3) The Stereography

  1. Intro.
  2. Historical review.
  3. The Stereography.
  4. The Stereopanography.
  5. Research and development.
  6. Stereoscopic panorama capture.
  7. Capture templates.
  8. Stereo stitching.
  9. Prosumer
  10. Publication.

  • 3.0   Intro
  • 3.1   The Steriopsis & Stereography.
  • 3.2   Interpupillary Vs Interaxial.
  • 3.3   Binocular vision.
  • 3.4   Convergence and acomodation.
  • 3.5   Parallax zero, positive, negative.
  • 3.6   Ortho-Hiper-Hipostereoscopy.
  • 3.7   The interaxial distance.
  • 3.8   The 30 constant.
  • 3.9   Hiperconvergence & Divergence.
  • 3.10   The stereowindow.
  • 3.11   Sice and parallax.
  • 3.12   Native pixel parallax.
  • 3.13   Disparities.

3.0) INTRO

Stereopanography requires knowledge of the two techniques that compose it, so it is necessary to know how stereography works before attempting to link it with panography. The fundamental laws of stereography apply to stereopanography, although some of its rules have to be transgressed and others adapted to the 360º environment.


3.1) The Steriopsis & Stereography

 

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The steriopsis is the neuronal capacity that allows us to calculate the distances to be able to interact with. We know the mechanisms that produce it, the binocularity, but it is unknown how the cerebral cortex generates this illusion, or why some healthy people do not perceive this sensation.

Stereography Is the graphic representation of the technique that allows us to capture images using the characteristics of human binocular vision to recreate the illusion of depth. By capturing two slightly different images and presenting them to each of our eyes, the cerebral cortex fuses both images creating the three-dimensional illusion.


3.2) Interpupillary VS Interaxial

 

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The interpupillary distance of a human being is the distance that separates our corneal reflexes, being different between ethnicities and sexes, but standardized in 6,5cm.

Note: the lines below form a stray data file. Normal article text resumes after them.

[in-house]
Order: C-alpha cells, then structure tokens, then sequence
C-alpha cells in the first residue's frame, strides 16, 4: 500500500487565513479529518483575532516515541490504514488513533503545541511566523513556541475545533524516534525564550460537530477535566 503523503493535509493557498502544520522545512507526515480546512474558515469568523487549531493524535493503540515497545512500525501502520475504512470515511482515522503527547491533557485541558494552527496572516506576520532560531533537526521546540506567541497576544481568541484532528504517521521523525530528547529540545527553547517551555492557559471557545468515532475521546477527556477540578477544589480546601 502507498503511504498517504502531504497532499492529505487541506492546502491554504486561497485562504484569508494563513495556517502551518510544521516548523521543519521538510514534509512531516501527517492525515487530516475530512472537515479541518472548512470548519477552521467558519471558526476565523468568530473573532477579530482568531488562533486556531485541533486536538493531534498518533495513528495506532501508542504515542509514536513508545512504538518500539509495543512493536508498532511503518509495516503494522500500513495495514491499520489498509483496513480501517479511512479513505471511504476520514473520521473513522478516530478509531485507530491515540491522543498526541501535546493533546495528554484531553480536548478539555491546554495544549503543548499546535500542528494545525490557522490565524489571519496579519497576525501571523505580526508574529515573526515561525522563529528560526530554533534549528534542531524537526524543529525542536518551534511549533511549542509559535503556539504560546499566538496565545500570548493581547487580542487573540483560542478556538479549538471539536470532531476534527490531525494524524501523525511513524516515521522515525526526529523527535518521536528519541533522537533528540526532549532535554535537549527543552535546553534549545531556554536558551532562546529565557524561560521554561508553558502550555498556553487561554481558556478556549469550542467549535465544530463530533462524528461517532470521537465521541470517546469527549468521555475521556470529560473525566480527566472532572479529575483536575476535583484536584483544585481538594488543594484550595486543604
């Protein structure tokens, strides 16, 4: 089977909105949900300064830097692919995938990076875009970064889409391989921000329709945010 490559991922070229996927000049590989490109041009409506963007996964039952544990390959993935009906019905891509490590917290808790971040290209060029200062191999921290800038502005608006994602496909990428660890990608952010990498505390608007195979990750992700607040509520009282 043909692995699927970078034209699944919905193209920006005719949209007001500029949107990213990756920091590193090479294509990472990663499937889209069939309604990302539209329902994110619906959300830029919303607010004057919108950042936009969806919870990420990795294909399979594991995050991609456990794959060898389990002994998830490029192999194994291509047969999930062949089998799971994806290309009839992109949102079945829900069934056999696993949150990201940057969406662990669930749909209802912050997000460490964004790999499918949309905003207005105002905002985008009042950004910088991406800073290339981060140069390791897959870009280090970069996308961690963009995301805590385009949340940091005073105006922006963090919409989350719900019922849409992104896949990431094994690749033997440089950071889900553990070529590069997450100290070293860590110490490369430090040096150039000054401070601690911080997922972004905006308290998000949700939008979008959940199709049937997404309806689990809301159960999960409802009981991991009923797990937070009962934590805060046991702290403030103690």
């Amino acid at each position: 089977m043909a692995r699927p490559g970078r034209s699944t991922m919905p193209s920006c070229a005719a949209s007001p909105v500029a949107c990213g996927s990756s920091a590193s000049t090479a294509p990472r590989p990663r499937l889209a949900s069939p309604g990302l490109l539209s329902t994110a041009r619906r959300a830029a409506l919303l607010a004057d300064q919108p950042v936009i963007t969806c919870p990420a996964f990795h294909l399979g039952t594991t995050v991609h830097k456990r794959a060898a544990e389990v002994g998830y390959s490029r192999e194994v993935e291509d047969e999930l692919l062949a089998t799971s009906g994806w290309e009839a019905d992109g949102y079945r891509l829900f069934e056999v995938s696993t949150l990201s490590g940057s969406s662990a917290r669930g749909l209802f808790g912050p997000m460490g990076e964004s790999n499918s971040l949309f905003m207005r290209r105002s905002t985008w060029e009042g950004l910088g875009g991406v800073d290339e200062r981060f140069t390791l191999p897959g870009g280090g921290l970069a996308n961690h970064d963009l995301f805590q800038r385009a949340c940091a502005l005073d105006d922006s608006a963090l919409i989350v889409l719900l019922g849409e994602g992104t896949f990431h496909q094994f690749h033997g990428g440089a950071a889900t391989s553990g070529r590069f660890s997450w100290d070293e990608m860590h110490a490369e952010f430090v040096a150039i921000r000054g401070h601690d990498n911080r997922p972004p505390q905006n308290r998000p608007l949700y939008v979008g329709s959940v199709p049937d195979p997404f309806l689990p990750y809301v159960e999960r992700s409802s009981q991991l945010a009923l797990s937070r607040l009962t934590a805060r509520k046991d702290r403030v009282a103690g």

The interaxial distance is the one that separates the optical centers of the lenses of our stereoscopic camera.

 

 


3.3) Binocular vision.

 

600px-Fieldofview-pigeon-owl-es.svg copiaWe call binocular vision the use of two eyes that send information to our retina with a slight disparity, the so-called paralax, which allows us to calculate the distance to objects in our environment. This function has evolved in different ways in animals according to their capacities, producing a greater evolution in predators than in the prey that need a greater visual field for observation and continuous monitoring. In the case of a pigeon, its eyes are located on the sides of its head and its visual field is almost 300º, but its stereoscopic capacity is reduced to a small area in which the visual fields of both eyes are superimposed on the front.  For its part the Owl is more pending to hunt than to be hunted, which is why its eyes look at the front and its stereoscopic visual field is much wider.


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Let’s see how binocular vision works in humans; stretch your arm and raise your thumb and look at your nail, you will feel how both eyes look inwards “convergence” so that only one finger appears, while you will see the background with double image (divergence) and blur.

 

 

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If you look at the background and focus, your finger will look double and out of focus.

What happens is that our interpupillary distance is too high to merge the different planes.

 

 

 

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The double image is known as retinal disparity and the distance between those two images; horizontal parallax.

 

 

 

 


3.4) Convergence and Accommodation

 

gato_bizco_www_Humor12_com copiaWe know as accommodation to the system of focus of our eyes, which is done automatically “Sympathetic System”. Convergence is the mechanical ocular function that allows binocular fusion when looking at close objects, and it is also performed automatically when we look at objects located about five meters or less, so that within a small room, we will always be converging to a greater or lesser extent.